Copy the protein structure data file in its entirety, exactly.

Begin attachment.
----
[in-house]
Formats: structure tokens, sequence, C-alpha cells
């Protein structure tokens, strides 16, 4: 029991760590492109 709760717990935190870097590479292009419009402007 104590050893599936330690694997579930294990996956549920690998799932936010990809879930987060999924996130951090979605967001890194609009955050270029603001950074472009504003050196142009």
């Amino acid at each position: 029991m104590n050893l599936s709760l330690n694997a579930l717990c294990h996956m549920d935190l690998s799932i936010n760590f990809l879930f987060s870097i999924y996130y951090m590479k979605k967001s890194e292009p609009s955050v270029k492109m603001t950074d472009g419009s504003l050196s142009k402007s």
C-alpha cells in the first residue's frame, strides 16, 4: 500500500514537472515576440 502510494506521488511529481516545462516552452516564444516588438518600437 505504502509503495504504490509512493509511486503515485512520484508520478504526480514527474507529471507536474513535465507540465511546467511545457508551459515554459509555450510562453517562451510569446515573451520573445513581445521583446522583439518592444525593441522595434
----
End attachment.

[in-house]
Formats: structure tokens, sequence, C-alpha cells
């Protein structure tokens, strides 16, 4: 029991760590492109 709760717990935190870097590479292009419009402007 104590050893599936330690694997579930294990996956549920690998799932936010990809879930987060999924996130951090979605967001890194609009955050270029603001950074472009504003050196142009």
């Amino acid at each position: 029991m104590n050893l599936s709760l330690n694997a579930l717990c294990h996956m549920d935190l690998s799932i936010n760590f990809l879930f987060s870097i999924y996130y951090m590479k979605k967001s890194e292009p609009s955050v270029k492109m603001t950074d472009g419009s504003l050196s142009k402007s």
C-alpha cells in the first residue's frame, strides 16, 4: 500500500514537472515576440 502510494506521488511529481516545462516552452516564444516588438518600437 505504502509503495504504490509512493509511486503515485512520484508520478504526480514527474507529471507536474513535465507540465511546467511545457508551459515554459509555450510562453517562451510569446515573451520573445513581445521583446522583439518592444525593441522595434